The Futility of the Brake and Other Thoughts

This is how I listen to music: I discover a song, and it makes me feel. That song then becomes a staple in the playlist of my days, one of the fifty or so tracks that paint the color of my consciousness. The track stays on the playlist for as long as it makes me feel that thing. When that song is randomly called up on shuffle, I hear the weighty solitude, or the empathy, or the flirtation, or the silliness that is that song’s hue. Like myself, the playlist is in constant flux. With each passing day, I am an incrementally different person. It would make sense, then, that when I hear a new song whose pigment better matches who I’ve most recently become, I add it to the list; when a familiar favorite reaches my ears as I’m walking down Main Street, but I suddenly realize that its timbre is not quite right anymore, I remove it from the playlist, archiving it to my library, relegating it to memory and the jurisdiction of nostalgia.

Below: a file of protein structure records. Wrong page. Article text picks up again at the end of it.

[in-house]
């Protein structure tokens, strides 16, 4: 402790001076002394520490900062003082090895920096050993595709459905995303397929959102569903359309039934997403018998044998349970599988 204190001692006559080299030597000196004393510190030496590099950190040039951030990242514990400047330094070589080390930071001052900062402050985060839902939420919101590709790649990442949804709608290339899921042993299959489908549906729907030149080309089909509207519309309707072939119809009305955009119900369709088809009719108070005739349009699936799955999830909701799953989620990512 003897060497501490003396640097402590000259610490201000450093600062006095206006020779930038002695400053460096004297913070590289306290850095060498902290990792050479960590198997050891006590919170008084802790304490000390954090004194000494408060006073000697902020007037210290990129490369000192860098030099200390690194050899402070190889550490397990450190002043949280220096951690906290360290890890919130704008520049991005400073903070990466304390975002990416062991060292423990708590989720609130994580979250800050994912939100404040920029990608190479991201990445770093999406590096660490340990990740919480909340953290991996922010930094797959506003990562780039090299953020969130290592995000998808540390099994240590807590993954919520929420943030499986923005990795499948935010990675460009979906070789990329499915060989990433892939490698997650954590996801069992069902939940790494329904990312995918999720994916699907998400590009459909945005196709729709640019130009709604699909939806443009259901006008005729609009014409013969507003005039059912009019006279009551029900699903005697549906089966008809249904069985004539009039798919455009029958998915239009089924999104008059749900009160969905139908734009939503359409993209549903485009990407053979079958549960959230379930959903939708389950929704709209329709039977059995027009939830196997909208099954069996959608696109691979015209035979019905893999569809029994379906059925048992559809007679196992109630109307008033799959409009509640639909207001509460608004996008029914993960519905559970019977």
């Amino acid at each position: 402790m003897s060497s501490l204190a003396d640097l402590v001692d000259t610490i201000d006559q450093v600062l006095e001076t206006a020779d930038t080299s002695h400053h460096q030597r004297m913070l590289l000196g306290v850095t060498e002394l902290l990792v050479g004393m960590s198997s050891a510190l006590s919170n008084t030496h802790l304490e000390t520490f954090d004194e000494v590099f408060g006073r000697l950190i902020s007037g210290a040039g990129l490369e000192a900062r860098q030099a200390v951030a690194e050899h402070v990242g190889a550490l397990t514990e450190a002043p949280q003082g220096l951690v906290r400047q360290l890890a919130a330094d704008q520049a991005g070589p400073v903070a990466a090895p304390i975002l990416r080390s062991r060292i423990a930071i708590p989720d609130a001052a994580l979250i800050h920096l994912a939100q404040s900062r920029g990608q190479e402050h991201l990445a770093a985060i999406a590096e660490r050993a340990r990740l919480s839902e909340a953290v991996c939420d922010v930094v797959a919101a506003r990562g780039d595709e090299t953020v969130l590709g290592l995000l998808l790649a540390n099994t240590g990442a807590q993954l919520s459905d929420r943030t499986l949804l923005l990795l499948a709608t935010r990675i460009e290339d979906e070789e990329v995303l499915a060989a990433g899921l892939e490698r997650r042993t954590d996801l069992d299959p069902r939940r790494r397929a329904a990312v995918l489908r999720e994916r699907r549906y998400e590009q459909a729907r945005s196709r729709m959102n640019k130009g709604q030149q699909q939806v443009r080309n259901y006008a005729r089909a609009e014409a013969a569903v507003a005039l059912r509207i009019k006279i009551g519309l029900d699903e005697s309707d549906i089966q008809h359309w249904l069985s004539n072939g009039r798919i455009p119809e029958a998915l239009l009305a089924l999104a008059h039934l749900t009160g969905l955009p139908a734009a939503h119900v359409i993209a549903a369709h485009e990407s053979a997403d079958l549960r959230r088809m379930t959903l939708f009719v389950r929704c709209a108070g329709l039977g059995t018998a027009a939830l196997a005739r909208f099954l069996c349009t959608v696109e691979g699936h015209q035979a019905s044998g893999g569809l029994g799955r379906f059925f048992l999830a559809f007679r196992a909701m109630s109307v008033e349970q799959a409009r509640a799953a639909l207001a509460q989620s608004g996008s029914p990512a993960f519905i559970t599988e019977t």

The length of time it takes to complete my cyclical relationship to a song sometimes feels interminable, a certain song remaining relevant for years, or it can climax and conclude in a single day. I live my life like I listen to music, and Davidson is a song. It’s been the soundtrack to a host of experiences: connection, rejection, community, isolation, achievement, and heartbreak. As I enter the second half of my Senior year, I feel myself tiring of the tune and itching for way to weave some of its notes into my next new favorite.

I was sitting outside of Summit Coffee this afternoon, writing, engrossed in my task, when I heard some kid’s mom yell out to her daughter. The girl was riding her bike. She seemed a little bit wobbly — just learning. “Are you practicing your braking?,” the concerned mom called. “Do you remember how to stop?”

I responded to her in my head: Nope.


P.S. She also warned her kid, “Watch out for people!” We won’t get into that one right now . . .

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